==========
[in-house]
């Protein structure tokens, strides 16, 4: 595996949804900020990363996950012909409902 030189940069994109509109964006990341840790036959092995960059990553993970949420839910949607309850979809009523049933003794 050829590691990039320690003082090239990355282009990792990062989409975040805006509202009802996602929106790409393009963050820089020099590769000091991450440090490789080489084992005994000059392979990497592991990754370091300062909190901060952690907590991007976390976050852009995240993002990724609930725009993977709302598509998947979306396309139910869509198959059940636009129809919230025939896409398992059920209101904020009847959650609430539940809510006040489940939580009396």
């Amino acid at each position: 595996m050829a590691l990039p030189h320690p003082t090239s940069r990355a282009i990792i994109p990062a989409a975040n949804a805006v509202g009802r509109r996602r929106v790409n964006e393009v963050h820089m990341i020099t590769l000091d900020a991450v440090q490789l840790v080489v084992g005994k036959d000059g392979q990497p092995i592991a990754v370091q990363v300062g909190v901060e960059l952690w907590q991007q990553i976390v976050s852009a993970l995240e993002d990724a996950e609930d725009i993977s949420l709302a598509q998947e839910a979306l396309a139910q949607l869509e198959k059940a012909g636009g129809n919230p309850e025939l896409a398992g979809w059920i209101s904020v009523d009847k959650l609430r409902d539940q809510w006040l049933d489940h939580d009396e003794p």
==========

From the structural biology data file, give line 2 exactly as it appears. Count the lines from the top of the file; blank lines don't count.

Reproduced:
């Protein structure tokens, strides 16, 4: 595996949804900020990363996950012909409902 030189940069994109509109964006990341840790036959092995960059990553993970949420839910949607309850979809009523049933003794 050829590691990039320690003082090239990355282009990792990062989409975040805006509202009802996602929106790409393009963050820089020099590769000091991450440090490789080489084992005994000059392979990497592991990754370091300062909190901060952690907590991007976390976050852009995240993002990724609930725009993977709302598509998947979306396309139910869509198959059940636009129809919230025939896409398992059920209101904020009847959650609430539940809510006040489940939580009396």